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ADHD Bujo Guide: The Ultimate Strategy for Chaotic Blobs

·1869 words·9 mins

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I started bullet journaling in July 2018.

I was diagnosed with ADHD in September 2022.

Honestly, I should’ve known sooner.

On November 2022, my medications stabilized, and out of curiosity I had converted my former bullet journal to a personal diary, and started a new one taking into account my ADHD.

And everything finally clicked.

Is this guide for you? #

Maybe you’ve used all kinds of planners and failed, or started your bujo, made a layout, but something unexpected happens. You watch all that unused space waste away.

Or you have been writing regularly for a couple months, but depression hits. Suddenly 3 months, gone. You haven’t written a word since then, blank pages taunting you.

Or maybe you are a perfectionist and you are still too intimidated to start any bujo at all because the moment you make any modicum of a mistake, you want to rip that whole page out.

Is this you? Then this guide is for you. #

Our goal is to never quit.

We can rest.

We can take little pit stops. We can take long rest stops.

As long as we never quit, that becomes success. The more we can axe out possible points of failure, the easier it is for us to keep going.

With that in mind, we design a system where no matter how badly it goes, we can still go on.

Choose a notebook… #

Choose a notebook you will unequivocally allow it to be messy. Like, one that you will allow your first page to be scratch paper/pen test page. That is the right notebook for your messy ass (and mine). Trust.

My current notebook is a 5x7 Mintgreen brand lined journal I got from Walmart, and my pen is a Pentel Energel 0.3 recycled into a barrel of a Zebra Sarasa clip pen. If you want, you can finally pick up that notebook that’s been collecting dust on your shelf for the past 3 years that you know you won’t use it for anything else anyways. The point is, any notebook will do.

Your notebook can be dotted, lined, or graphed. Blank notebooks are rather ambitious, but if it floats your boat, go for it.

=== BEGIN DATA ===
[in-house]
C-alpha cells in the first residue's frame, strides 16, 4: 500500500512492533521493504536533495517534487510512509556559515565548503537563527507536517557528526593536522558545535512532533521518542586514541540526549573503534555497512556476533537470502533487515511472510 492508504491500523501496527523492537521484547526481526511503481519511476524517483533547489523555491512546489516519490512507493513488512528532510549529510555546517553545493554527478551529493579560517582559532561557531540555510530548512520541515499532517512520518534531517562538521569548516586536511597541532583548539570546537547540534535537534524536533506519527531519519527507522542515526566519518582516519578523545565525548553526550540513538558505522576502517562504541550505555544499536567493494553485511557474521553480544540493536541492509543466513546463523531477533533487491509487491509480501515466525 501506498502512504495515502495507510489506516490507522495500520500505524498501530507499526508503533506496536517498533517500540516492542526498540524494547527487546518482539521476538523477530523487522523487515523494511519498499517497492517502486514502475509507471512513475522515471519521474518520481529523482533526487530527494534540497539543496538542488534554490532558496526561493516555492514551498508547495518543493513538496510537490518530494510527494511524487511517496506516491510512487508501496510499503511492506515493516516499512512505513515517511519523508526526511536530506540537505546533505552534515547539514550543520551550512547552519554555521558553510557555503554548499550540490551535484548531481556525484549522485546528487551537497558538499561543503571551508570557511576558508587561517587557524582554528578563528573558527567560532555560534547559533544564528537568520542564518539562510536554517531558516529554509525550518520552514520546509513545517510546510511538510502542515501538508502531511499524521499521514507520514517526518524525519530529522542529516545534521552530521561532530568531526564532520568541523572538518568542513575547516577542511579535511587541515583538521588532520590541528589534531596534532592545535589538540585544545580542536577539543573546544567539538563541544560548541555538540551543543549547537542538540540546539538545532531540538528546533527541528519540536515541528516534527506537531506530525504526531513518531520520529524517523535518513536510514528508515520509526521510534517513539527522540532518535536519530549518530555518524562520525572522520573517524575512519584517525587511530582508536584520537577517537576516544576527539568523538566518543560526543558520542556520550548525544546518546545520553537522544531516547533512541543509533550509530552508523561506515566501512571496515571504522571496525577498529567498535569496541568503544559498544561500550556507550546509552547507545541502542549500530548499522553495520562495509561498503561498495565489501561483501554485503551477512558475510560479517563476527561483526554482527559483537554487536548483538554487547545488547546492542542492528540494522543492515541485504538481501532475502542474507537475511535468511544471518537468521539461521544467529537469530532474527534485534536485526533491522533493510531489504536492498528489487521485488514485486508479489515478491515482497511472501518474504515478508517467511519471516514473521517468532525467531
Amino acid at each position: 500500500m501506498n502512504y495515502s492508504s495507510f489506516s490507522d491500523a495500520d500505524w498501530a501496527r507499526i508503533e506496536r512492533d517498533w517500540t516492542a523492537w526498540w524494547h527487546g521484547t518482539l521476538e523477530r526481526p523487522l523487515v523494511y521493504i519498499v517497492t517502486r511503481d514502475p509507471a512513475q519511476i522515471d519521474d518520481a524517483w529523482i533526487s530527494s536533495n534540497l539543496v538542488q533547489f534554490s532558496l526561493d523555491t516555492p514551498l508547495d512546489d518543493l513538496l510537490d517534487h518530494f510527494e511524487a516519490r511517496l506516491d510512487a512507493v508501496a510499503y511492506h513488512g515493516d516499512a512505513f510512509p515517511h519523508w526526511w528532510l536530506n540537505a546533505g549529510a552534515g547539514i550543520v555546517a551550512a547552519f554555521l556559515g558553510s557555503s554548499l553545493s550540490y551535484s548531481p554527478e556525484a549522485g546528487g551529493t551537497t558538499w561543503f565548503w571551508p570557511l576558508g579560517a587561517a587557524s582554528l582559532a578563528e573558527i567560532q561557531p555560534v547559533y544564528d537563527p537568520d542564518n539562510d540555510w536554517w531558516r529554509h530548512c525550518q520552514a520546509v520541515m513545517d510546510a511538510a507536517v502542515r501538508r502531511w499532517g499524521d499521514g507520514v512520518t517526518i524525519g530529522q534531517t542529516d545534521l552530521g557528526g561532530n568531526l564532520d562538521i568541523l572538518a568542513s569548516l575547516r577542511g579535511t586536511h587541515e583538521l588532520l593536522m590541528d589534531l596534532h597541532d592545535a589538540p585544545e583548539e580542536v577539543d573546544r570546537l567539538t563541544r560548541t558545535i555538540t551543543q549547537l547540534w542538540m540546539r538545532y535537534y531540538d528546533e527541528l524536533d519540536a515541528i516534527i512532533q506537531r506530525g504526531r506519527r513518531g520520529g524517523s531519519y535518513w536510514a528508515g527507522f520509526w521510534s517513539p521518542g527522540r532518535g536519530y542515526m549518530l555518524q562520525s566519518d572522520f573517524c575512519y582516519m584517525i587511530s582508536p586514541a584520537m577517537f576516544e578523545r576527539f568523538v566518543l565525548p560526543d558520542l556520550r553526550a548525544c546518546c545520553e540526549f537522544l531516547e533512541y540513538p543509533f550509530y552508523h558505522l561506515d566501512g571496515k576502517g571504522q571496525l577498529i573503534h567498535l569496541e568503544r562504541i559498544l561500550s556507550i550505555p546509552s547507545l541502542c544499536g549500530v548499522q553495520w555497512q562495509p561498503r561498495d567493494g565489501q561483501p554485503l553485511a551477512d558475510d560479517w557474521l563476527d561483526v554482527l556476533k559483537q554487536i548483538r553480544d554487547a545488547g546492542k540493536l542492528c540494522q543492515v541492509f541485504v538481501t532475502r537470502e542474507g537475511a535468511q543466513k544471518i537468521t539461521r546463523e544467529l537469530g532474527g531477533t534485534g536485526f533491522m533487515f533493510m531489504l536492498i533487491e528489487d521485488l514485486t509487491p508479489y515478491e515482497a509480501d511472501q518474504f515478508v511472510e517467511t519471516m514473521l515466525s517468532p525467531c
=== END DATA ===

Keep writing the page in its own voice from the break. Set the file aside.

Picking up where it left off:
One pen + notebook will make us have ZERO barrier to bring it everywhere.

just to setup as little as possible?! #

No index.

No page numbers.

Just start.

Brief Intermission: Special Pages #

In bujo terms, special pages are called collections. I will be glossing over it for this guide. If you’d like, you can read more about it here.

For pages you want to see again eventually, dog ear them. For pages that you would flip to often, use a thick and sturdy post-it flag to get to it instantly, like this.

(my favorite poem from one of my favorite shows)

If you don’t have any formats you prefer yet, I encourage you to start with this simple layout. You can add/remove items as you go.

Style 1: Week Overview #

This is optional.

Lay it out for weeks where some things are certain to happen in advance. Those are weeks with appointments, birthdays, holidays, deadlines.

Each day, you can write a short “thing I did today I am happy about”. Today for me, “wrote bujo guide” would suffice. And for last week, my favorite one was “made it out of escape room with M!”

Well, that’s pretty much it!

Note: Color is optional, but some folks do a much better job reading color coded material, and in that case I highly recommend it. I heavily prefer color, but if I want to start something outside it isn’t too practical, so I have chosen to compromise by retroactively color coding on the side.

Anything current/near future goes into the To-do/Notes section.

You can still do a monthly log Ryder Carroll style if you wish. I had used that layout for 2019-2022 and found it to be very reliable. Although I have modified my layout here to suit me better, the core concept is still the same. The old layout I had used is shown below, made in a A5 Dingbats Bullet Journal with 30+ lines.

Info on this old layout if you prefer this format: post 1, post 2

Disclaimer: I did not abandon this format because it was bad. I had abandoned it because I had found what suits me better I started my ADHD medication. I am not sponsored by any company, nor am I selling any products. If you found this old method by chance and loved it, I encourage you to skip this guide and just follow my old posts.

Style 2: Individual Dated Entry #

This is optional.

Dated Entries are great for days where we need to elaborate more than one sentence which won’t fit on the weekly overview.

Use this to help free space in your brain. This is basically somewhere between Ryder’s rapid logging system, and the commonplace book system. Use bullets for the day’s tasks, and nothing for everything else. Add other keys if needed, if not keep it simple.

Cover contents of a phone call or a nice quote from a book. Write a full sentence to express your anger at shows. Go on.

Any rolling tasks can go into the to-do/notes section. The important part is to be honest with ourselves and let ourselves decide if tasks belong in weekly or daily.